Apogee published Commander Keen: Invasion of the Vorticons on December 14, 1990 by making the first episode, “Marooned on Mars” available on BBSes. To get the other two episodes, customers paid $ 15 or $ 30 each for the entire trilogy

Miller said the response was overwhelming. Typical Apogee shareware games sold only a few thousand copies, but Commander Keen sold 30,000 in just a few months and nearly 60,000 in the coming years.

Keen’s Legacy

The amazing success of Commander Keen mapped a new future for Carmacks, Romero and Hall.

“The first month of the game went so well that we were able to leave all four Softdisk and officially launch id Software on February 1, 1991,” said Romero. “And Keen sales just kept increasing. At the end of 1991, Keen had five sales [times that of] the first month. “

A menu in
The Commander Keen title screen on an EGA monitor. Benj Edwards

id Software would continue to make other technically groundbreaking games, such as Wolfenstein 3D, Doom, and Earthquake. But before that, the quartet worked on several others Commander Keen shareware games, each of which was a success in its own right.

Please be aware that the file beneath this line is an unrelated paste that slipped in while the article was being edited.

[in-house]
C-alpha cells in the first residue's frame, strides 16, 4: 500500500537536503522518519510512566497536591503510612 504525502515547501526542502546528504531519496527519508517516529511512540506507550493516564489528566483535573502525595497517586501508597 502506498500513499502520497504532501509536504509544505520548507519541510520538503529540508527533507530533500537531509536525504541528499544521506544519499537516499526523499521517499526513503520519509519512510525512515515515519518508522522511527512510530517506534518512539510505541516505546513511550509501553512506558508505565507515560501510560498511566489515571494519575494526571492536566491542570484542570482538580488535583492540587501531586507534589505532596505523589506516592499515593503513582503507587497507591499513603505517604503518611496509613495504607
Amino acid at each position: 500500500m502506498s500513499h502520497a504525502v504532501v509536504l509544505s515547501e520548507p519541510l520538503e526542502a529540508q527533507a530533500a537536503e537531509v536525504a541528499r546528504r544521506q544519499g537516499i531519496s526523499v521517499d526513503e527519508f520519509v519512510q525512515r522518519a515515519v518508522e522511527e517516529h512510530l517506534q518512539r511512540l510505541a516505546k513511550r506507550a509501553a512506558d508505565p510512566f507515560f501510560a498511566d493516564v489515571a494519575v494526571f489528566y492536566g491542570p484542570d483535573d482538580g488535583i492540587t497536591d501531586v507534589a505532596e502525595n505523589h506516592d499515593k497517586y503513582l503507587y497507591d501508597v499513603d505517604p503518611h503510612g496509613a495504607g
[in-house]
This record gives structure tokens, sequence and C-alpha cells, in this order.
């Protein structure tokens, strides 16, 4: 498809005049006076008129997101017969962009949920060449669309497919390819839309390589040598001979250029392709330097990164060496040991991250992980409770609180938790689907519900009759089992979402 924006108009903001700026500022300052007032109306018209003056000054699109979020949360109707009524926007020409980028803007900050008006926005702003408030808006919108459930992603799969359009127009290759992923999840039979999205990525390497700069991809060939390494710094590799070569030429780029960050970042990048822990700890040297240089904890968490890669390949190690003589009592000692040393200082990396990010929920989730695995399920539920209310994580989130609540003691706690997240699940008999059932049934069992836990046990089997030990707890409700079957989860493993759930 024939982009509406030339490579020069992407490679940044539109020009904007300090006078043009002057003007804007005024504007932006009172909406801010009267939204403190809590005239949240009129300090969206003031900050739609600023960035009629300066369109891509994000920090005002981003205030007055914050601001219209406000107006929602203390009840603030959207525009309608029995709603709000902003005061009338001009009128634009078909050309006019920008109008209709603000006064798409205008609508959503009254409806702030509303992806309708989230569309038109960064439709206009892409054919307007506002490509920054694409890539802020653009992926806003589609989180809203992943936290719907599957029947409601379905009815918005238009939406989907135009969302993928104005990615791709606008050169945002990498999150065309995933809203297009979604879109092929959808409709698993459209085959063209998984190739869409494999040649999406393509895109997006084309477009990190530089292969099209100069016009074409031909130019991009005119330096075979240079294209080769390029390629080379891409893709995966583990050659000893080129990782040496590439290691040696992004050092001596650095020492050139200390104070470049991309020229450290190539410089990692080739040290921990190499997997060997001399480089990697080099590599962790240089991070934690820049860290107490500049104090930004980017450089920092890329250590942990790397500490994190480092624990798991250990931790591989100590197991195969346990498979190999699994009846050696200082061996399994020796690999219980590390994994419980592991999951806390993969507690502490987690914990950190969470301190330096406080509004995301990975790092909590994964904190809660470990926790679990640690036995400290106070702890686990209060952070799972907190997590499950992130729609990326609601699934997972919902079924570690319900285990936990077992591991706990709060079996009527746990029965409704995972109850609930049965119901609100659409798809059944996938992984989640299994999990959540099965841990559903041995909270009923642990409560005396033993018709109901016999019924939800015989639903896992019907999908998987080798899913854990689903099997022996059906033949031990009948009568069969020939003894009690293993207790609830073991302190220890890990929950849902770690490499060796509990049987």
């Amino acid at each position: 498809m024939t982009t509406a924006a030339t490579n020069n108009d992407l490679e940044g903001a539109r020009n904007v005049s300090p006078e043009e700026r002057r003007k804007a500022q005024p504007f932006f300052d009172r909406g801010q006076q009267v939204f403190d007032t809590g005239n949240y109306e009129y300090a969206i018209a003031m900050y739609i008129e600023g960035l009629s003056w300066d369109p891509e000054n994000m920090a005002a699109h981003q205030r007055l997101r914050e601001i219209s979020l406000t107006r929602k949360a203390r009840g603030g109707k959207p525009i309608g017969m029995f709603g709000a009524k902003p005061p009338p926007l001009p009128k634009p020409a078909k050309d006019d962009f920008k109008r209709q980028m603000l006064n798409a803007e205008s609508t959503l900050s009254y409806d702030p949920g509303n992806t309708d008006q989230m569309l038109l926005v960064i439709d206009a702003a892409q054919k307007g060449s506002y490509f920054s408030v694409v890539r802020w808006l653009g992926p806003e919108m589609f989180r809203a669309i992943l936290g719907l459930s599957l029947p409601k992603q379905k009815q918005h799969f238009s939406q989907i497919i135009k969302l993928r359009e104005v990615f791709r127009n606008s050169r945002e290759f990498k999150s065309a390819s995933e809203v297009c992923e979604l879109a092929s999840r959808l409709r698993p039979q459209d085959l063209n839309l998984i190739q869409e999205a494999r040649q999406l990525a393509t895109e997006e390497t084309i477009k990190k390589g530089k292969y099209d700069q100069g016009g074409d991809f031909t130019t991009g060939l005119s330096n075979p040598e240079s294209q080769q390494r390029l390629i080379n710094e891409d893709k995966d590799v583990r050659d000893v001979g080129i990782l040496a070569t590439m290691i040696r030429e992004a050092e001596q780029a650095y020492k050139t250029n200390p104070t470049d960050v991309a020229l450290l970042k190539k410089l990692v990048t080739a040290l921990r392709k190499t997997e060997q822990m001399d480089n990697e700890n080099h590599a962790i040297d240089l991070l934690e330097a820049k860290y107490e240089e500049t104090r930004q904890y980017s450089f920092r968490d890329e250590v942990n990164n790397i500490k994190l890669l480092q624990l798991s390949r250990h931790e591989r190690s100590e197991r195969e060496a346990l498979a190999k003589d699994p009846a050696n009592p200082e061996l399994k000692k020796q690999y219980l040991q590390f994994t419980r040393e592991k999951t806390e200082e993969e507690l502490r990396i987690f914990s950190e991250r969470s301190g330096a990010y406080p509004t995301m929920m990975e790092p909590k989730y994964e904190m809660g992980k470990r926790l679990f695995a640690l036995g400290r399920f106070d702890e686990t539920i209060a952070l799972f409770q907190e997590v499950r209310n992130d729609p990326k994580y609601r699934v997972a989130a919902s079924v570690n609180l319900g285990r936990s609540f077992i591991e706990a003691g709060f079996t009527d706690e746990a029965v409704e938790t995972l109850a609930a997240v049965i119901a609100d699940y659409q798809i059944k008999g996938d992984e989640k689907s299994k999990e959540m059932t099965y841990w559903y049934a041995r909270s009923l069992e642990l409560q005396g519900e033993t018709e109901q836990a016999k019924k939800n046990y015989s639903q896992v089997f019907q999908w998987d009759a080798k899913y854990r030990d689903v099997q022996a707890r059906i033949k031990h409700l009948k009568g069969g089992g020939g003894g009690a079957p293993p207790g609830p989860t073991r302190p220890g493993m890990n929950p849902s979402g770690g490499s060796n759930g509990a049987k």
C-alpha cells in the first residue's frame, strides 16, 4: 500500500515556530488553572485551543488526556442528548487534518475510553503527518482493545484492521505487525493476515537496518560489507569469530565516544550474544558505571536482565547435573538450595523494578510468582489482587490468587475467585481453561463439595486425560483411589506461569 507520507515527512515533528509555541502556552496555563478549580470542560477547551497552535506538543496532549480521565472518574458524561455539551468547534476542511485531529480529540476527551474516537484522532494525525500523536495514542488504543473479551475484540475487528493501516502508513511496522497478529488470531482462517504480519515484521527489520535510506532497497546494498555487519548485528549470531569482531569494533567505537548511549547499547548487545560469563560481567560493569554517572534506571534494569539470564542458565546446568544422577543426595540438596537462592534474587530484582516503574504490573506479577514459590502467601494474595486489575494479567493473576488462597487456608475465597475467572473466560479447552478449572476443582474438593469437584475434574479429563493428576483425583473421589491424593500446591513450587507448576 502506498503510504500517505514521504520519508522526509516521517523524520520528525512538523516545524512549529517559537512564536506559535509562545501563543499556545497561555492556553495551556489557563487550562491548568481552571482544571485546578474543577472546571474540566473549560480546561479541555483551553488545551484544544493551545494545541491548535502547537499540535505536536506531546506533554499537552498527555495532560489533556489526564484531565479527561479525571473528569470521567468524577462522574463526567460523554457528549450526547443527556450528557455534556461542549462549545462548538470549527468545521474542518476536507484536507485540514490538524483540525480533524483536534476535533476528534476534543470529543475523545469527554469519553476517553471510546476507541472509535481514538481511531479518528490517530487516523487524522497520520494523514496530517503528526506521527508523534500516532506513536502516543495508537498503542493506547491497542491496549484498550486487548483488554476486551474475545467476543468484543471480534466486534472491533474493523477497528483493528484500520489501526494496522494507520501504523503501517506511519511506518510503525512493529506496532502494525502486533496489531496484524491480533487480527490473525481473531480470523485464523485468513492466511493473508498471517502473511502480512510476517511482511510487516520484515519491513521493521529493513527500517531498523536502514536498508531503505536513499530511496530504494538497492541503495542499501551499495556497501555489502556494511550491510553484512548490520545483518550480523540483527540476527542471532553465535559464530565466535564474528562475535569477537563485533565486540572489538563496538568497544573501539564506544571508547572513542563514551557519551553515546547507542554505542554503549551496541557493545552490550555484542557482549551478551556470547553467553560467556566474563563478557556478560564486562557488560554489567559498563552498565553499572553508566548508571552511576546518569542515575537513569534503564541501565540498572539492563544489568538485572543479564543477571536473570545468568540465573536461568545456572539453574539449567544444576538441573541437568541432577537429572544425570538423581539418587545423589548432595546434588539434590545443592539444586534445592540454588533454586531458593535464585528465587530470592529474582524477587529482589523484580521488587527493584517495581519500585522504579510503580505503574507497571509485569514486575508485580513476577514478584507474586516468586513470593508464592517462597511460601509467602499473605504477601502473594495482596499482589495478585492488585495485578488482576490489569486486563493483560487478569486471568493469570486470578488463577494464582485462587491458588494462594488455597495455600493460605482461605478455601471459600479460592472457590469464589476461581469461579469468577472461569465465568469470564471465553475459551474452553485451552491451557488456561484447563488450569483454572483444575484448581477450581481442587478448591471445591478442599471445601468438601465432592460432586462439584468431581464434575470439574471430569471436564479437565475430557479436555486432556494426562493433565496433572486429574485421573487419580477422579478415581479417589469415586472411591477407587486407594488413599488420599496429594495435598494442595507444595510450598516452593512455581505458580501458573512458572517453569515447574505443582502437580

Over the years, several attempts have been made at it Commander Keen series, including a 2001 Game Boy Color version and a poorly received 2019 mobile reboot that was eventually canceled. Neither captured the magic of the original or the place it held in the zeitgeist.

How to play Commander Keen on a modern PC

If you want to play classical Commander Keen today, Invasion of the Vorticons works under emulation in a package available on Steam for $ 4.99. This also includes the sequel, Commander Keen in Goodbye Galaxy! It is the officially supported way to play classical Commander Keen on Windows 10 (or any other recent version).

If you happen to have an old MS-DOS PC in a closet, you can drag it out and play Commander Keen as it was originally intended. It still scrolls just as smoothly as it did in 1990.

Happy Birthday, Commander Keen!